The Murdochs – regardless of what Rupert might have done in his younger years – are corporate directors, not editors, publishers or reporters. It is of great interest to me that the British public (or at least the London libs) are interested in holding them to account as the corporate governors overseeing a media empire. It’s not just about being liable for the illicit acts of corporate agents; it’s about being the custodians of a public trust, a trust that has been definitively broken. I wonder if we Americans see the corporate parents of our news media in the same light – as custodians of a public trust with ultimate responsibility for the ethics and efficacy of the papers, stations and sites they own.
4. Not all those who play roles in the American professional news media can be called, honestly, “journalists” in the sense of reporters or editors; many now are merely talking heads, newsreaders, celebrities, or former politicians. Hard-nosed reporters pursuing shoe-leather journalism are few, far between, and largely unseen.
But I’m not sure which camp we can fairly say Rebekah Brooks was in.
The name of the game in journalism is access – to information, to sources who have information or can confirm it, and to the subjects of their inquiries. To gain access one must curry favor or gain trust. This requires more than intelligence and good manners. It requires a canniness, a charm, and a certain ruthlessness. And it requires having something of value to offer the people who grant you this access. Sources like to be compensated; PR people and communications directors expect a little tit-for-tat. Not all sources will feel that speaking truth to power is its own reward; PR people will eventually turn down the spigot if they feel they’ve been burned. It is, no doubt, a tightrope walk to get the story and keep your personal dignity.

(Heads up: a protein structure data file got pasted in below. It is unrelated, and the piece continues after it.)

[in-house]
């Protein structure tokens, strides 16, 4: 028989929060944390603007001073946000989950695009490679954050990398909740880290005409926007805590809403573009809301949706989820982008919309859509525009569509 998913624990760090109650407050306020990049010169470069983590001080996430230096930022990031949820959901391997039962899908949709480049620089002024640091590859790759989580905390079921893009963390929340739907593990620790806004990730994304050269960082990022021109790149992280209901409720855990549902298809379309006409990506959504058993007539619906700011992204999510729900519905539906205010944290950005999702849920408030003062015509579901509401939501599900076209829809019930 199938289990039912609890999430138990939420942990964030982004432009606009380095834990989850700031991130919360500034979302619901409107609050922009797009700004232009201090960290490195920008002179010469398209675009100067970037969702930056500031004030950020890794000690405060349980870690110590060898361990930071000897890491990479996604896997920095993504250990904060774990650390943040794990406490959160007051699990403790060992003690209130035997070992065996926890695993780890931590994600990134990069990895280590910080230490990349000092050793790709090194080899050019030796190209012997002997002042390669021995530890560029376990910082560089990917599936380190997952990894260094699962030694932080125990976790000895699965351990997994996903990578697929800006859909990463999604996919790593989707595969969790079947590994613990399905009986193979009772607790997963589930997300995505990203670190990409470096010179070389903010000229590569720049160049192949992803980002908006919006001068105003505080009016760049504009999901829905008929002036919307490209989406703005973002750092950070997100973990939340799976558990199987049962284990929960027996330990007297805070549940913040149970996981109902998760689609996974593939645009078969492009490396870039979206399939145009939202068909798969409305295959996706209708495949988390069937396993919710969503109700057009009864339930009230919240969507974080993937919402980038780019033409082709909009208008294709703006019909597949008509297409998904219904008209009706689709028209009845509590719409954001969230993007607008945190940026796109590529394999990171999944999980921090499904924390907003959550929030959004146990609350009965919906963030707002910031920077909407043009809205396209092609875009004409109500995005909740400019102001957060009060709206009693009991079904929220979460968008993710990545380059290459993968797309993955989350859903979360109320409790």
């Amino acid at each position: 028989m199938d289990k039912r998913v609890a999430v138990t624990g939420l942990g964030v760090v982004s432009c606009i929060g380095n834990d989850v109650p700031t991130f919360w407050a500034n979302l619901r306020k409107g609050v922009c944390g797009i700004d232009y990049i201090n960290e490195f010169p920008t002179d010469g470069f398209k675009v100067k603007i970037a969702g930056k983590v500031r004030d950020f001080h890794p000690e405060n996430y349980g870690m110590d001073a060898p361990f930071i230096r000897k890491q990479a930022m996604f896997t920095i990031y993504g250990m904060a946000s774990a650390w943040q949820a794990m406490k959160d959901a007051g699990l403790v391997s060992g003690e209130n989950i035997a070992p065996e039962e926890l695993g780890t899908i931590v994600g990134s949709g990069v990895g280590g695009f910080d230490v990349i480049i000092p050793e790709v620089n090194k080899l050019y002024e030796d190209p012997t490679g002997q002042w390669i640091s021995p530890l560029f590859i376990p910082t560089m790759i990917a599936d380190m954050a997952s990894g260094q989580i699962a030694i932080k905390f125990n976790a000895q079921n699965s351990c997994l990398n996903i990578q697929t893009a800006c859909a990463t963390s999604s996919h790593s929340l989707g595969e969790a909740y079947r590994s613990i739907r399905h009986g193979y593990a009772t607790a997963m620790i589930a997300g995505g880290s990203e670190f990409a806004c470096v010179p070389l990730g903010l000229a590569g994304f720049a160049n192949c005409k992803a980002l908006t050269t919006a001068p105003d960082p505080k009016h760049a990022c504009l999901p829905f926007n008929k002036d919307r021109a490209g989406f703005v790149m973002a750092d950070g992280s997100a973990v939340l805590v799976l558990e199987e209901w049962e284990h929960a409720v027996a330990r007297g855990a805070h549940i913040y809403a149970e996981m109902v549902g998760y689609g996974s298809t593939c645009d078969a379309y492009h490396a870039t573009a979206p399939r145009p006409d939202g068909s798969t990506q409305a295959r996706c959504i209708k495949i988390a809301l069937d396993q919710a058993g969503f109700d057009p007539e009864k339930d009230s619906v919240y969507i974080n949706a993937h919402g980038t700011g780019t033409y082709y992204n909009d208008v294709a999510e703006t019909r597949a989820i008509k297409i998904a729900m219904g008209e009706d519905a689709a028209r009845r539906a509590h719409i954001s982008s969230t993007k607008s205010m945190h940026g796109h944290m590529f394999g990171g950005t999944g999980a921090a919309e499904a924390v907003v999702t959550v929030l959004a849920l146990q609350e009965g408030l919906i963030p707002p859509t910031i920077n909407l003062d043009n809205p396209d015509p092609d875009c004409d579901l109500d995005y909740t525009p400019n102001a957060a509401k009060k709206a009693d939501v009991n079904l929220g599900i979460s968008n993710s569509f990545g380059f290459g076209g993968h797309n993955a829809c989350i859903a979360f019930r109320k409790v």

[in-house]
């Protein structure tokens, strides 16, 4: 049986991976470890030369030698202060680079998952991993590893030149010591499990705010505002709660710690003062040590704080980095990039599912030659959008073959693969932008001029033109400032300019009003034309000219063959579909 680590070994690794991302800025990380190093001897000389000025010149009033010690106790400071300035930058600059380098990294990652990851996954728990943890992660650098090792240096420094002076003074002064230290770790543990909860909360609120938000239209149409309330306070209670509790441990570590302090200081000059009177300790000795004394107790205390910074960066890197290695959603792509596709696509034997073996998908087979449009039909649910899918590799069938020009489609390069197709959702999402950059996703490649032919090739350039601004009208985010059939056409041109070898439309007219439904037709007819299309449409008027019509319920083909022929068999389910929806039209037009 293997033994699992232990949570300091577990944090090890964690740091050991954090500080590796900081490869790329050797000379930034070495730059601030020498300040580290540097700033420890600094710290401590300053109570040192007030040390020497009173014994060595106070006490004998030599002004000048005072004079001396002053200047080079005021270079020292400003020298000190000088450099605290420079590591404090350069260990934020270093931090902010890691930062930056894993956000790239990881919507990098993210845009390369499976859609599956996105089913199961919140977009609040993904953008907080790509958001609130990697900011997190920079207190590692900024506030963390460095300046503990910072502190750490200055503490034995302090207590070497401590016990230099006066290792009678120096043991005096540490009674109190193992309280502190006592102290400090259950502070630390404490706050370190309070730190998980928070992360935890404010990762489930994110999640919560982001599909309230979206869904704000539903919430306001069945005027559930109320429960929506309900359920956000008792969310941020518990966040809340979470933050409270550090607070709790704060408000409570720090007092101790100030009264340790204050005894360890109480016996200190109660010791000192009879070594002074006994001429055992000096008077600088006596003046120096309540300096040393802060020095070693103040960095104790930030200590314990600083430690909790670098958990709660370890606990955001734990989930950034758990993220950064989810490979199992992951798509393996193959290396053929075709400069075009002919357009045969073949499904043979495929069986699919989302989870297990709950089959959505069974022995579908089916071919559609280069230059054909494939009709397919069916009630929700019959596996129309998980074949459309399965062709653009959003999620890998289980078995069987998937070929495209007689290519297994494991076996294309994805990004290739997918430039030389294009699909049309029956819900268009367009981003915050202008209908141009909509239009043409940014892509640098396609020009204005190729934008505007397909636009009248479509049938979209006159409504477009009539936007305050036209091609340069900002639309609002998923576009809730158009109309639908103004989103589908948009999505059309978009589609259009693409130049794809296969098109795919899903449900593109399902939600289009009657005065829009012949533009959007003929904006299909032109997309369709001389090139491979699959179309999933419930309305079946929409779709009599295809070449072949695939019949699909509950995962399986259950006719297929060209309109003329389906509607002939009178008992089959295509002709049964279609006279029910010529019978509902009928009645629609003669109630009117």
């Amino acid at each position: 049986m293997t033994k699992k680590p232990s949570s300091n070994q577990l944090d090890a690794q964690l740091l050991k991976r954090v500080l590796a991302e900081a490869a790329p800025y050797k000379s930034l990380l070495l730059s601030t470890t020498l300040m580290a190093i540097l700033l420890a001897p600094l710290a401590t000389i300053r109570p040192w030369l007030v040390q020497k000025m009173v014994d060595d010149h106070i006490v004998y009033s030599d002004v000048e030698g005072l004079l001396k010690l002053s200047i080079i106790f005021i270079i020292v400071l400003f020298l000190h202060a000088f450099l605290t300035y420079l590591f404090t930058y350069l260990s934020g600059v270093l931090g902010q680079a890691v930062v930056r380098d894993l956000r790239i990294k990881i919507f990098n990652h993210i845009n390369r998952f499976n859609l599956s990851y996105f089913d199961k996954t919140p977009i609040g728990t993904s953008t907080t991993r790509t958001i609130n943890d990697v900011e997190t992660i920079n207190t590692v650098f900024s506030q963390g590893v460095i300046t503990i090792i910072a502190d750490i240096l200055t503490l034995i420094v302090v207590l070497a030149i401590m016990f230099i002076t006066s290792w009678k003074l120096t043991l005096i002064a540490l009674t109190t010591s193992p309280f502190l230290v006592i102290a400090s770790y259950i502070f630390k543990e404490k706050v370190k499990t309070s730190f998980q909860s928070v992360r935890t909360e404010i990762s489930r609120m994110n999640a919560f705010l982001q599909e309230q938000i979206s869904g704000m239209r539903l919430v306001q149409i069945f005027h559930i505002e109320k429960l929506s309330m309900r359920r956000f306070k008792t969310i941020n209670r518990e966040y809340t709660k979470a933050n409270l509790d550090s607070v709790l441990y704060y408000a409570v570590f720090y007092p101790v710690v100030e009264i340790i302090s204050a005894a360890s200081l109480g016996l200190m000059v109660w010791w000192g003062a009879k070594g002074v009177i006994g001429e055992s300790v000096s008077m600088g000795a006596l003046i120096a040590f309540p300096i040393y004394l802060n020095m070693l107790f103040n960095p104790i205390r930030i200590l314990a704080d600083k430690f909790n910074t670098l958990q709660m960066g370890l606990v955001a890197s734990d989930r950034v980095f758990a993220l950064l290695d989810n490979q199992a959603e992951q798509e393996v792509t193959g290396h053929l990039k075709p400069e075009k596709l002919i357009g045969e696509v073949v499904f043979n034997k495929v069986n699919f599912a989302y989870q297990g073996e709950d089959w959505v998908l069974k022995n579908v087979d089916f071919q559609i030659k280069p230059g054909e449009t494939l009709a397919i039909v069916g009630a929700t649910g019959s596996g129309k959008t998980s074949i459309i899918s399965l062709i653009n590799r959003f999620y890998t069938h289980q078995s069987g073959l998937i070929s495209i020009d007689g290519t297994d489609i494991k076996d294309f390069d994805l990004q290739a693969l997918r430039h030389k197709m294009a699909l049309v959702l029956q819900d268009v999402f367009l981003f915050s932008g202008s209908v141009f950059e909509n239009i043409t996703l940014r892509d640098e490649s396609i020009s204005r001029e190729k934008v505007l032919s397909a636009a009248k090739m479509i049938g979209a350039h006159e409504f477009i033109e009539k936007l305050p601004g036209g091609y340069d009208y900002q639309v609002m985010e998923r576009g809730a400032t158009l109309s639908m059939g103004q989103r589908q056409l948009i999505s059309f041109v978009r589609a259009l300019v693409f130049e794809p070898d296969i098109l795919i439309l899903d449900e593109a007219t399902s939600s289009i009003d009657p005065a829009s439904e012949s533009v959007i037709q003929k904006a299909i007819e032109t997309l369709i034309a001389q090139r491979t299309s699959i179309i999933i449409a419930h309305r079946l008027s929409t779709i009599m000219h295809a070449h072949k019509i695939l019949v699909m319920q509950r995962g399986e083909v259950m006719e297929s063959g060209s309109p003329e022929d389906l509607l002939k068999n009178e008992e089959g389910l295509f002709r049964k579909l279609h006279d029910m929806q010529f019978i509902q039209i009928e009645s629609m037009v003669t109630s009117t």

One could argue that Rebekah Brooks and her ilk were very good at this game – until they weren’t (which is to say, until they got caught). But doesn’t the coverage by the New York Times and the Guardian also feel a bit like Claude Raines in Casablanca, exclaiming that they are shocked! shocked! to find that there is gambling in this establishment, while pocketing their winnings?).
5. I would hope that this prompts a conversation about government corruption, and privacy. Not about hacking (which Fox News says is the real scourge), nor about whether Rupert Murdoch is Mephistopheles to the profession’s Doctor Faustus – because this story surfaced some real corruption (the cops simultaneously on the Met’s payroll and NI’s own under-the-table dole; MPs intimidated by or in collusion with politically interested publishers and corporate directors). Not to mention personal privacy.
Where the rubber met the road on this story was the hacking into the voicemail of a missing girl, deleting messages in hopes of getting more, and thereby interfering with a police investigation, allowing the family of the missing – and ultimately, murdered – girl to believe she was alive, and in consequence of these bad acts, destroying evidence. The Brits were shocked, initially, at the grotesqueness of it all – a young girl taken and killed, and a prurient press taking advantage of their access (politically, bureaucratically, technologically) to get the scoop above all else. As the news of hacking into the phones of others – including fallen soldiers – piled on, there was a sense that the public trust in the press had not just been sullied but utterly destroyed. The thought-bubble hanging over London was “Is nothing sacred?”
But today the thought-bubble hanging over my twitter feed appears to read, “Let’s get ’em!”